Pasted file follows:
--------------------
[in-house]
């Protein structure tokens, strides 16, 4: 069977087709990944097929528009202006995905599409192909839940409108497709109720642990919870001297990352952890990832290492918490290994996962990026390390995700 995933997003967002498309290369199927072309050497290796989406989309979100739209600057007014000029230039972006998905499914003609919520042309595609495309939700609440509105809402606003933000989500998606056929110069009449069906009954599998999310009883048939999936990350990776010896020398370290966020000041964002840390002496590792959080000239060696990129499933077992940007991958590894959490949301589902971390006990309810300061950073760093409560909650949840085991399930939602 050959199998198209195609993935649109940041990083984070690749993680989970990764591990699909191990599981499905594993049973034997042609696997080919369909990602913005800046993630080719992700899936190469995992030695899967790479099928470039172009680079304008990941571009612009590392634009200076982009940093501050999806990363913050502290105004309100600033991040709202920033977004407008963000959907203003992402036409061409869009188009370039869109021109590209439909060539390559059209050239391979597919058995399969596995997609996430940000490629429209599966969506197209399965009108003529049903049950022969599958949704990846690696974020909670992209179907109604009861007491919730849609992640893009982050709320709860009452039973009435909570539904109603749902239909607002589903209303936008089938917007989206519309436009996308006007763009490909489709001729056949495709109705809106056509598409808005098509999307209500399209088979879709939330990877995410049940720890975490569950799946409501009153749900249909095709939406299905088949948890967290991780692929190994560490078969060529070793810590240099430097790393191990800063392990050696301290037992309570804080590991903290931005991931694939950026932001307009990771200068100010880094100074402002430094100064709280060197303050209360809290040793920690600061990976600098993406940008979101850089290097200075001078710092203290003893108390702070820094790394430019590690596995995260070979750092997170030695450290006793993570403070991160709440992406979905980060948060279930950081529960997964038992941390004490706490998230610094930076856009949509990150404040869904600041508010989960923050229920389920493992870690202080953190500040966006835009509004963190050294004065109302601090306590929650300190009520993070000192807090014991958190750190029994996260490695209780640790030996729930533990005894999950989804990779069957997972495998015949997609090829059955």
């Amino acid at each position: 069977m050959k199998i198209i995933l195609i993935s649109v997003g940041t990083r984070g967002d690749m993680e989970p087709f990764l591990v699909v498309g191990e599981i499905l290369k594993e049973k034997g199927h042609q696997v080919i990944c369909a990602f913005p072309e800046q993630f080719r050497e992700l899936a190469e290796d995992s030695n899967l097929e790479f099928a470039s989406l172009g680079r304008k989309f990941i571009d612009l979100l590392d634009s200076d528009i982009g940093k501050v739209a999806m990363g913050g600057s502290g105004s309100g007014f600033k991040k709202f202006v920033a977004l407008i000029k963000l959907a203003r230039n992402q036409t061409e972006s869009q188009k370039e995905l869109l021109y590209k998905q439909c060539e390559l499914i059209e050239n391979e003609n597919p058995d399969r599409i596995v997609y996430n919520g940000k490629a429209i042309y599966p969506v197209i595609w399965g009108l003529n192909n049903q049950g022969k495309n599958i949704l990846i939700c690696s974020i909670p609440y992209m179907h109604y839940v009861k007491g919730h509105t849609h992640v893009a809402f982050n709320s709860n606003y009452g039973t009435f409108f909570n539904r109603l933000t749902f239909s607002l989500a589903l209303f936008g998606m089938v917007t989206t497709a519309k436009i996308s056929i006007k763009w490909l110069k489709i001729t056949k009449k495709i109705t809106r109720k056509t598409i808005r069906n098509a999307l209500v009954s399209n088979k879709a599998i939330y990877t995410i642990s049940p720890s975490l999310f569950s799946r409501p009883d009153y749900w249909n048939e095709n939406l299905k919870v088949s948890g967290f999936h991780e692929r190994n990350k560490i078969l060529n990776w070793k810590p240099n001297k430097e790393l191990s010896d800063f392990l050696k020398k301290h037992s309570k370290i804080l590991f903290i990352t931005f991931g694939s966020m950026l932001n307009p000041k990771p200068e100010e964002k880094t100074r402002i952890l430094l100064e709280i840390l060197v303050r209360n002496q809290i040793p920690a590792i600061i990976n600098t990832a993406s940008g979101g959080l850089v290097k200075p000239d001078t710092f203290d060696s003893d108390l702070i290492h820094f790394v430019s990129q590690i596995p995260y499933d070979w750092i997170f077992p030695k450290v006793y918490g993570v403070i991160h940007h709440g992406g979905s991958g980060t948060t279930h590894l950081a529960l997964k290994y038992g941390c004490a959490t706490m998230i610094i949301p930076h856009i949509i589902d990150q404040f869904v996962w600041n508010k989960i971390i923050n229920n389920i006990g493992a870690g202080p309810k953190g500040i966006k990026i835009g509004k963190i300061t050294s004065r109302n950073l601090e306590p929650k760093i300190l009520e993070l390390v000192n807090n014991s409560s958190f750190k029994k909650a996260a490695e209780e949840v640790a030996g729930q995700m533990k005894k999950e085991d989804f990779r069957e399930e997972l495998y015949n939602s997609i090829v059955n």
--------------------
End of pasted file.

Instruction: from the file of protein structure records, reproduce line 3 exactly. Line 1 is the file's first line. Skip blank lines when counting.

């Amino acid at each position: 069977m050959k199998i198209i995933l195609i993935s649109v997003g940041t990083r984070g967002d690749m993680e989970p087709f990764l591990v699909v498309g191990e599981i499905l290369k594993e049973k034997g199927h042609q696997v080919i990944c369909a990602f913005p072309e800046q993630f080719r050497e992700l899936a190469e290796d995992s030695n899967l097929e790479f099928a470039s989406l172009g680079r304008k989309f990941i571009d612009l979100l590392d634009s200076d528009i982009g940093k501050v739209a999806m990363g913050g600057s502290g105004s309100g007014f600033k991040k709202f202006v920033a977004l407008i000029k963000l959907a203003r230039n992402q036409t061409e972006s869009q188009k370039e995905l869109l021109y590209k998905q439909c060539e390559l499914i059209e050239n391979e003609n597919p058995d399969r599409i596995v997609y996430n919520g940000k490629a429209i042309y599966p969506v197209i595609w399965g009108l003529n192909n049903q049950g022969k495309n599958i949704l990846i939700c690696s974020i909670p609440y992209m179907h109604y839940v009861k007491g919730h509105t849609h992640v893009a809402f982050n709320s709860n606003y009452g039973t009435f409108f909570n539904r109603l933000t749902f239909s607002l989500a589903l209303f936008g998606m089938v917007t989206t497709a519309k436009i996308s056929i006007k763009w490909l110069k489709i001729t056949k009449k495709i109705t809106r109720k056509t598409i808005r069906n098509a999307l209500v009954s399209n088979k879709a599998i939330y990877t995410i642990s049940p720890s975490l999310f569950s799946r409501p009883d009153y749900w249909n048939e095709n939406l299905k919870v088949s948890g967290f999936h991780e692929r190994n990350k560490i078969l060529n990776w070793k810590p240099n001297k430097e790393l191990s010896d800063f392990l050696k020398k301290h037992s309570k370290i804080l590991f903290i990352t931005f991931g694939s966020m950026l932001n307009p000041k990771p200068e100010e964002k880094t100074r402002i952890l430094l100064e709280i840390l060197v303050r209360n002496q809290i040793p920690a590792i600061i990976n600098t990832a993406s940008g979101g959080l850089v290097k200075p000239d001078t710092f203290d060696s003893d108390l702070i290492h820094f790394v430019s990129q590690i596995p995260y499933d070979w750092i997170f077992p030695k450290v006793y918490g993570v403070i991160h940007h709440g992406g979905s991958g980060t948060t279930h590894l950081a529960l997964k290994y038992g941390c004490a959490t706490m998230i610094i949301p930076h856009i949509i589902d990150q404040f869904v996962w600041n508010k989960i971390i923050n229920n389920i006990g493992a870690g202080p309810k953190g500040i966006k990026i835009g509004k963190i300061t050294s004065r109302n950073l601090e306590p929650k760093i300190l009520e993070l390390v000192n807090n014991s409560s958190f750190k029994k909650a996260a490695e209780e949840v640790a030996g729930q995700m533990k005894k999950e085991d989804f990779r069957e399930e997972l495998y015949n939602s997609i090829v059955n």